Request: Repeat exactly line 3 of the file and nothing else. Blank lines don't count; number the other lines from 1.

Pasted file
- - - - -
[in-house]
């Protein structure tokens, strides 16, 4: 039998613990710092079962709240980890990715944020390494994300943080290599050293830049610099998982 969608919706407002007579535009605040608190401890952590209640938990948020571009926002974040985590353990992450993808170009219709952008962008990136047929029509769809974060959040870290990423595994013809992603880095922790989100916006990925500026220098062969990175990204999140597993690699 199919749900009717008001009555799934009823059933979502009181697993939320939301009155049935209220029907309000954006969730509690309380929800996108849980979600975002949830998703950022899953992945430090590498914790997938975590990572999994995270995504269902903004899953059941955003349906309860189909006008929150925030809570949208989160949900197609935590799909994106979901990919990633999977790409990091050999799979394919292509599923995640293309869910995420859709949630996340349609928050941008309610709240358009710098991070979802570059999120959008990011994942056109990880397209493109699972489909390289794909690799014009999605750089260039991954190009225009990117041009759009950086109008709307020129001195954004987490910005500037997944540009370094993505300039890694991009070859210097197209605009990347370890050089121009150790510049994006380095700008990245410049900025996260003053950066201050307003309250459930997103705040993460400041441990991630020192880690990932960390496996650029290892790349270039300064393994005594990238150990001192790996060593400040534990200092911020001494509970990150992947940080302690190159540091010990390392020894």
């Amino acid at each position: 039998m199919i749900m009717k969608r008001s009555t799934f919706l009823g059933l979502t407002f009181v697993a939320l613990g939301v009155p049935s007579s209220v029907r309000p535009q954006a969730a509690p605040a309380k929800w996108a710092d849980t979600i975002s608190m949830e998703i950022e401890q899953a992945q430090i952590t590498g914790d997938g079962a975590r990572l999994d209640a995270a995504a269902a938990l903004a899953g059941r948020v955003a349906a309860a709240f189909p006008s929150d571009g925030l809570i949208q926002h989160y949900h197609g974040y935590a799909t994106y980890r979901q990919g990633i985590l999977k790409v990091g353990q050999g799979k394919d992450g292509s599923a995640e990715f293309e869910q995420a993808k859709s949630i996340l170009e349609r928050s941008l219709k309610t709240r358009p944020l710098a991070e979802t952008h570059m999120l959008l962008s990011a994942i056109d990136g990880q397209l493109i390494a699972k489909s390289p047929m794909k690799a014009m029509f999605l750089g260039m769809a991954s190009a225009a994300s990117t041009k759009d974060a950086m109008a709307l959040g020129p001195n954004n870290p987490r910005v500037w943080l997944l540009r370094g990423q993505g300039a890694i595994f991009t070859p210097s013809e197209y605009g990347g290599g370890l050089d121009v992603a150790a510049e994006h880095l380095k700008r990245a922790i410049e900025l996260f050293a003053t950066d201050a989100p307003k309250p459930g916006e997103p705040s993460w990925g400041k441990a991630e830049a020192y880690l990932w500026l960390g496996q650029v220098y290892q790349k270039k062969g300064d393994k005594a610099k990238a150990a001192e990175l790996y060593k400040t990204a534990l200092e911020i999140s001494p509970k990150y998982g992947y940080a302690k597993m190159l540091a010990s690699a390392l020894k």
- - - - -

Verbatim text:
């Amino acid at each position: 039998m199919i749900m009717k969608r008001s009555t799934f919706l009823g059933l979502t407002f009181v697993a939320l613990g939301v009155p049935s007579s209220v029907r309000p535009q954006a969730a509690p605040a309380k929800w996108a710092d849980t979600i975002s608190m949830e998703i950022e401890q899953a992945q430090i952590t590498g914790d997938g079962a975590r990572l999994d209640a995270a995504a269902a938990l903004a899953g059941r948020v955003a349906a309860a709240f189909p006008s929150d571009g925030l809570i949208q926002h989160y949900h197609g974040y935590a799909t994106y980890r979901q990919g990633i985590l999977k790409v990091g353990q050999g799979k394919d992450g292509s599923a995640e990715f293309e869910q995420a993808k859709s949630i996340l170009e349609r928050s941008l219709k309610t709240r358009p944020l710098a991070e979802t952008h570059m999120l959008l962008s990011a994942i056109d990136g990880q397209l493109i390494a699972k489909s390289p047929m794909k690799a014009m029509f999605l750089g260039m769809a991954s190009a225009a994300s990117t041009k759009d974060a950086m109008a709307l959040g020129p001195n954004n870290p987490r910005v500037w943080l997944l540009r370094g990423q993505g300039a890694i595994f991009t070859p210097s013809e197209y605009g990347g290599g370890l050089d121009v992603a150790a510049e994006h880095l380095k700008r990245a922790i410049e900025l996260f050293a003053t950066d201050a989100p307003k309250p459930g916006e997103p705040s993460w990925g400041k441990a991630e830049a020192y880690l990932w500026l960390g496996q650029v220098y290892q790349k270039k062969g300064d393994k005594a610099k990238a150990a001192e990175l790996y060593k400040t990204a534990l200092e911020i999140s001494p509970k990150y998982g992947y940080a302690k597993m190159l540091a010990s690699a390392l020894k």